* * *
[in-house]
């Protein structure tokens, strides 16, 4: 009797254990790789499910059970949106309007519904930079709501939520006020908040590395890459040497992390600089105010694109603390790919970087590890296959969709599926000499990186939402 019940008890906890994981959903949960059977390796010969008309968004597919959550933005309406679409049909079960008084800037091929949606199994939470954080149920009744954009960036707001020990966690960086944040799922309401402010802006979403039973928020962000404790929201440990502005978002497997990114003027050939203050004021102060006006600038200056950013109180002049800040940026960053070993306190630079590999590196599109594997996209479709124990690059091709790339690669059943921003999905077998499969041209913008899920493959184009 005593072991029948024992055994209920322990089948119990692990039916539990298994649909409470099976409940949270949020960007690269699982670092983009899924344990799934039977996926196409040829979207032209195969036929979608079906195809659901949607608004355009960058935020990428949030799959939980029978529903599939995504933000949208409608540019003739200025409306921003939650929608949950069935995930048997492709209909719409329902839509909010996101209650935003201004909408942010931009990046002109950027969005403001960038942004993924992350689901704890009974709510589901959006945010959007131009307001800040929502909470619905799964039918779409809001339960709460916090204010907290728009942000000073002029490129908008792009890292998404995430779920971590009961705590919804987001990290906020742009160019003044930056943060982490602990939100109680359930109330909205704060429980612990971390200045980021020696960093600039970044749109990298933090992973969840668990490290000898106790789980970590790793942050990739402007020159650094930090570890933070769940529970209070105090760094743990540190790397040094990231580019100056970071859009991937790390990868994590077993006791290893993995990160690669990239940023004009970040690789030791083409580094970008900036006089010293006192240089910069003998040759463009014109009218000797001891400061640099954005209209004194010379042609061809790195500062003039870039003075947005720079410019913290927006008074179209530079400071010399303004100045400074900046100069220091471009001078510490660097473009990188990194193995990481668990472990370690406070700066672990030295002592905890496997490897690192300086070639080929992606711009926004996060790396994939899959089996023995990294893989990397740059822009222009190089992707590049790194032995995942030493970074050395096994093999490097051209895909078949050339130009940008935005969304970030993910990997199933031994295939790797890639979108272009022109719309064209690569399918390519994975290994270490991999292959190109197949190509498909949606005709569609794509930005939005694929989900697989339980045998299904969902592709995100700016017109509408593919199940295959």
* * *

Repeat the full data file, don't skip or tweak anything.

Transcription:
[in-house]
């Protein structure tokens, strides 16, 4: 009797254990790789499910059970949106309007519904930079709501939520006020908040590395890459040497992390600089105010694109603390790919970087590890296959969709599926000499990186939402 019940008890906890994981959903949960059977390796010969008309968004597919959550933005309406679409049909079960008084800037091929949606199994939470954080149920009744954009960036707001020990966690960086944040799922309401402010802006979403039973928020962000404790929201440990502005978002497997990114003027050939203050004021102060006006600038200056950013109180002049800040940026960053070993306190630079590999590196599109594997996209479709124990690059091709790339690669059943921003999905077998499969041209913008899920493959184009 005593072991029948024992055994209920322990089948119990692990039916539990298994649909409470099976409940949270949020960007690269699982670092983009899924344990799934039977996926196409040829979207032209195969036929979608079906195809659901949607608004355009960058935020990428949030799959939980029978529903599939995504933000949208409608540019003739200025409306921003939650929608949950069935995930048997492709209909719409329902839509909010996101209650935003201004909408942010931009990046002109950027969005403001960038942004993924992350689901704890009974709510589901959006945010959007131009307001800040929502909470619905799964039918779409809001339960709460916090204010907290728009942000000073002029490129908008792009890292998404995430779920971590009961705590919804987001990290906020742009160019003044930056943060982490602990939100109680359930109330909205704060429980612990971390200045980021020696960093600039970044749109990298933090992973969840668990490290000898106790789980970590790793942050990739402007020159650094930090570890933070769940529970209070105090760094743990540190790397040094990231580019100056970071859009991937790390990868994590077993006791290893993995990160690669990239940023004009970040690789030791083409580094970008900036006089010293006192240089910069003998040759463009014109009218000797001891400061640099954005209209004194010379042609061809790195500062003039870039003075947005720079410019913290927006008074179209530079400071010399303004100045400074900046100069220091471009001078510490660097473009990188990194193995990481668990472990370690406070700066672990030295002592905890496997490897690192300086070639080929992606711009926004996060790396994939899959089996023995990294893989990397740059822009222009190089992707590049790194032995995942030493970074050395096994093999490097051209895909078949050339130009940008935005969304970030993910990997199933031994295939790797890639979108272009022109719309064209690569399918390519994975290994270490991999292959190109197949190509498909949606005709569609794509930005939005694929989900697989339980045998299904969902592709995100700016017109509408593919199940295959």